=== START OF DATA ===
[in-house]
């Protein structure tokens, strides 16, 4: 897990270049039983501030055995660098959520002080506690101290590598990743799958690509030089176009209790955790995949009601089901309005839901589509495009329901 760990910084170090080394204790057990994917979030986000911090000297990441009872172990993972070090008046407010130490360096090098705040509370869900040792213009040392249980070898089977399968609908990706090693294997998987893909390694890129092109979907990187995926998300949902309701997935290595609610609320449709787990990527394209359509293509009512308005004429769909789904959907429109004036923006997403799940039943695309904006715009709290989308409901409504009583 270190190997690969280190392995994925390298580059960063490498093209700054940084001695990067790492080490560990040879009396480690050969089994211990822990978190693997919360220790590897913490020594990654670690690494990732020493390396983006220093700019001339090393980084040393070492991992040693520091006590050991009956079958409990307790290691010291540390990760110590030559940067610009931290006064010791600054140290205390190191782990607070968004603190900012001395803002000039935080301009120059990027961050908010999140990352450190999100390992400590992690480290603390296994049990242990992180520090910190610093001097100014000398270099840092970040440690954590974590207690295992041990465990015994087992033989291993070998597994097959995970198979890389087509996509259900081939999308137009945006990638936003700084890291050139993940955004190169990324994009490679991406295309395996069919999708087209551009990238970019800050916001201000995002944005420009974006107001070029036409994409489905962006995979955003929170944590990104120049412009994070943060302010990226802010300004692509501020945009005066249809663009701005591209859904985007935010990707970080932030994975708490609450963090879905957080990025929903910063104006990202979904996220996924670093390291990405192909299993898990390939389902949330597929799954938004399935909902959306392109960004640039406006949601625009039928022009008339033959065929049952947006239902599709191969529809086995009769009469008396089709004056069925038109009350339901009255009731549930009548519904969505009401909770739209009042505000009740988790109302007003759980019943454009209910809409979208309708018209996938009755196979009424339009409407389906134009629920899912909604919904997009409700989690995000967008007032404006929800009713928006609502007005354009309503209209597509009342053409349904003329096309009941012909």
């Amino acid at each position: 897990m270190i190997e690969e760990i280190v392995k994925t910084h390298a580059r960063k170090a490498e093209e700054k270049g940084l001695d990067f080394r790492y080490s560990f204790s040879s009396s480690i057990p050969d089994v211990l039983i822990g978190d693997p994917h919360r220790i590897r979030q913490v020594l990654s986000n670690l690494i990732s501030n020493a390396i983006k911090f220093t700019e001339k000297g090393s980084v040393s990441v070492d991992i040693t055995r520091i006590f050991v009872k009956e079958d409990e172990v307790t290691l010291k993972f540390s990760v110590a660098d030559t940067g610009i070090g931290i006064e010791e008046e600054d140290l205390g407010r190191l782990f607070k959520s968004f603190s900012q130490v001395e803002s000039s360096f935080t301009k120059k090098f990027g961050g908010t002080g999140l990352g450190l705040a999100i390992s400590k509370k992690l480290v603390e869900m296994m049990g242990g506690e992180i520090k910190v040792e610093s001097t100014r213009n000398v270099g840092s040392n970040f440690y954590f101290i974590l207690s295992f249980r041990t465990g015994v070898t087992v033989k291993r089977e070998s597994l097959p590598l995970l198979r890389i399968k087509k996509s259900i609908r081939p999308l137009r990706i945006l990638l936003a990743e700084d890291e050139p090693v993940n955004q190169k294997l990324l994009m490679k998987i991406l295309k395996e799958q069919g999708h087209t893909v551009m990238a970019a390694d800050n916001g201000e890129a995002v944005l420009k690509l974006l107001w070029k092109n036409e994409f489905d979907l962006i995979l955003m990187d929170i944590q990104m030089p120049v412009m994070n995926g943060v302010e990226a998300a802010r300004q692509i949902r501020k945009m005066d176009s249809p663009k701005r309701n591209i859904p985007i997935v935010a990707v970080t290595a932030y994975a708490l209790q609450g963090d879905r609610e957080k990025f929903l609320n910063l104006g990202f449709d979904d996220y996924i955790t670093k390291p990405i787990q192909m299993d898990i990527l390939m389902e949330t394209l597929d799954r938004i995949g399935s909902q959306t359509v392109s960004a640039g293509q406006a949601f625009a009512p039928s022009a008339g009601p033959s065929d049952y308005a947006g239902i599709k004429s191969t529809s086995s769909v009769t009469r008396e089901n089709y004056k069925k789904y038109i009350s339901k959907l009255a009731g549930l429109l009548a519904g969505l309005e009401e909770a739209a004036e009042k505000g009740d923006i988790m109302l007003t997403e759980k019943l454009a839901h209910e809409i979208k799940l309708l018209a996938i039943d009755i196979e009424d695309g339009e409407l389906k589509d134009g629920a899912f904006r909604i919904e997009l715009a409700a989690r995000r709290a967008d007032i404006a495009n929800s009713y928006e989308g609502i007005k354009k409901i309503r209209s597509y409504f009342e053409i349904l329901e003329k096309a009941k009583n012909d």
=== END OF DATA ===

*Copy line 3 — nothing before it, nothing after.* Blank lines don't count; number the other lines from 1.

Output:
């Amino acid at each position: 897990m270190i190997e690969e760990i280190v392995k994925t910084h390298a580059r960063k170090a490498e093209e700054k270049g940084l001695d990067f080394r790492y080490s560990f204790s040879s009396s480690i057990p050969d089994v211990l039983i822990g978190d693997p994917h919360r220790i590897r979030q913490v020594l990654s986000n670690l690494i990732s501030n020493a390396i983006k911090f220093t700019e001339k000297g090393s980084v040393s990441v070492d991992i040693t055995r520091i006590f050991v009872k009956e079958d409990e172990v307790t290691l010291k993972f540390s990760v110590a660098d030559t940067g610009i070090g931290i006064e010791e008046e600054d140290l205390g407010r190191l782990f607070k959520s968004f603190s900012q130490v001395e803002s000039s360096f935080t301009k120059k090098f990027g961050g908010t002080g999140l990352g450190l705040a999100i390992s400590k509370k992690l480290v603390e869900m296994m049990g242990g506690e992180i520090k910190v040792e610093s001097t100014r213009n000398v270099g840092s040392n970040f440690y954590f101290i974590l207690s295992f249980r041990t465990g015994v070898t087992v033989k291993r089977e070998s597994l097959p590598l995970l198979r890389i399968k087509k996509s259900i609908r081939p999308l137009r990706i945006l990638l936003a990743e700084d890291e050139p090693v993940n955004q190169k294997l990324l994009m490679k998987i991406l295309k395996e799958q069919g999708h087209t893909v551009m990238a970019a390694d800050n916001g201000e890129a995002v944005l420009k690509l974006l107001w070029k092109n036409e994409f489905d979907l962006i995979l955003m990187d929170i944590q990104m030089p120049v412009m994070n995926g943060v302010e990226a998300a802010r300004q692509i949902r501020k945009m005066d176009s249809p663009k701005r309701n591209i859904p985007i997935v935010a990707v970080t290595a932030y994975a708490l209790q609450g963090d879905r609610e957080k990025f929903l609320n910063l104006g990202f449709d979904d996220y996924i955790t670093k390291p990405i787990q192909m299993d898990i990527l390939m389902e949330t394209l597929d799954r938004i995949g399935s909902q959306t359509v392109s960004a640039g293509q406006a949601f625009a009512p039928s022009a008339g009601p033959s065929d049952y308005a947006g239902i599709k004429s191969t529809s086995s769909v009769t009469r008396e089901n089709y004056k069925k789904y038109i009350s339901k959907l009255a009731g549930l429109l009548a519904g969505l309005e009401e909770a739209a004036e009042k505000g009740d923006i988790m109302l007003t997403e759980k019943l454009a839901h209910e809409i979208k799940l309708l018209a996938i039943d009755i196979e009424d695309g339009e409407l389906k589509d134009g629920a899912f904006r909604i919904e997009l715009a409700a989690r995000r709290a967008d007032i404006a495009n929800s009713y928006e989308g609502i007005k354009k409901i309503r209209s597509y409504f009342e053409i349904l329901e003329k096309a009941k009583n012909d």